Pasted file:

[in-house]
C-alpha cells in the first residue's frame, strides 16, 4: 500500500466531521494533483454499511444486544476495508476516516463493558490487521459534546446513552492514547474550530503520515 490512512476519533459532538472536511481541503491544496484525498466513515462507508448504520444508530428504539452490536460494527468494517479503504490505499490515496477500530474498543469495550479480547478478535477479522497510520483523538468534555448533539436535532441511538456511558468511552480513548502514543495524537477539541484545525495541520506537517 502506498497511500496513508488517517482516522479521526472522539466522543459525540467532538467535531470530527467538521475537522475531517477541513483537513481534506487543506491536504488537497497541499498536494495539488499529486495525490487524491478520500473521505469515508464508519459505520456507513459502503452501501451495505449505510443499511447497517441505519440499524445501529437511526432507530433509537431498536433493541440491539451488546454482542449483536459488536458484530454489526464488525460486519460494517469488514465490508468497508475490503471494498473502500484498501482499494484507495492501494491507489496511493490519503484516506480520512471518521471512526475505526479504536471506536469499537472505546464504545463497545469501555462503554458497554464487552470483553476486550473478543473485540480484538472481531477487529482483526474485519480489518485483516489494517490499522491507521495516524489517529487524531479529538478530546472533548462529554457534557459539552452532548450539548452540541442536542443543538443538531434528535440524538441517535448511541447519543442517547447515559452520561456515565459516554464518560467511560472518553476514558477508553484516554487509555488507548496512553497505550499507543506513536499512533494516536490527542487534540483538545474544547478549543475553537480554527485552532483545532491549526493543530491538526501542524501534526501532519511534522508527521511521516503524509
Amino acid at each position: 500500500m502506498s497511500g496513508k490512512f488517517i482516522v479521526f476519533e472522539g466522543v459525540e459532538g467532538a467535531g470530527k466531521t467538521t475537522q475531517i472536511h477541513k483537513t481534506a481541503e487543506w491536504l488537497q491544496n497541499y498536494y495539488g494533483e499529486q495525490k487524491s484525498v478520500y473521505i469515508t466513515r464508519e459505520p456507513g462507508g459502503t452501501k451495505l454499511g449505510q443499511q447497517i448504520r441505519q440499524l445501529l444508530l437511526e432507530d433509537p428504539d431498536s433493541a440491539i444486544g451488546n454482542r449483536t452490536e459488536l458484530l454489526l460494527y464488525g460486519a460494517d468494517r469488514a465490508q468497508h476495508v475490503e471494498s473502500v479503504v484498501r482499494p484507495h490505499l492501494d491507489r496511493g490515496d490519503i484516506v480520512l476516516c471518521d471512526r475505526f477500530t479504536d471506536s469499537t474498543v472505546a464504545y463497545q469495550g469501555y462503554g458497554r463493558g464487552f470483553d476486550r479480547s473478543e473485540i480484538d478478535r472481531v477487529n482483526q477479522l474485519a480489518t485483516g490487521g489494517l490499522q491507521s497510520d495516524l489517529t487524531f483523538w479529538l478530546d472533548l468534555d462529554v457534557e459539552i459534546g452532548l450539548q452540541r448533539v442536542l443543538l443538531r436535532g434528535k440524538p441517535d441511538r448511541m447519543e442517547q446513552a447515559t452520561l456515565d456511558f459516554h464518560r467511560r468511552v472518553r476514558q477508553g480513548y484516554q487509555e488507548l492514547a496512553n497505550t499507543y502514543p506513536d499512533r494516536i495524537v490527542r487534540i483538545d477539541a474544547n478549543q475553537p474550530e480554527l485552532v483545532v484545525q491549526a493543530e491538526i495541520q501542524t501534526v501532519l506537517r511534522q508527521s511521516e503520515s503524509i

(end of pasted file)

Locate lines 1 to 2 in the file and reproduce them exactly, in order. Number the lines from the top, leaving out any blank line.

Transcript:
[in-house]
C-alpha cells in the first residue's frame, strides 16, 4: 500500500466531521494533483454499511444486544476495508476516516463493558490487521459534546446513552492514547474550530503520515 490512512476519533459532538472536511481541503491544496484525498466513515462507508448504520444508530428504539452490536460494527468494517479503504490505499490515496477500530474498543469495550479480547478478535477479522497510520483523538468534555448533539436535532441511538456511558468511552480513548502514543495524537477539541484545525495541520506537517 502506498497511500496513508488517517482516522479521526472522539466522543459525540467532538467535531470530527467538521475537522475531517477541513483537513481534506487543506491536504488537497497541499498536494495539488499529486495525490487524491478520500473521505469515508464508519459505520456507513459502503452501501451495505449505510443499511447497517441505519440499524445501529437511526432507530433509537431498536433493541440491539451488546454482542449483536459488536458484530454489526464488525460486519460494517469488514465490508468497508475490503471494498473502500484498501482499494484507495492501494491507489496511493490519503484516506480520512471518521471512526475505526479504536471506536469499537472505546464504545463497545469501555462503554458497554464487552470483553476486550473478543473485540480484538472481531477487529482483526474485519480489518485483516489494517490499522491507521495516524489517529487524531479529538478530546472533548462529554457534557459539552452532548450539548452540541442536542443543538443538531434528535440524538441517535448511541447519543442517547447515559452520561456515565459516554464518560467511560472518553476514558477508553484516554487509555488507548496512553497505550499507543506513536499512533494516536490527542487534540483538545474544547478549543475553537480554527485552532483545532491549526493543530491538526501542524501534526501532519511534522508527521511521516503524509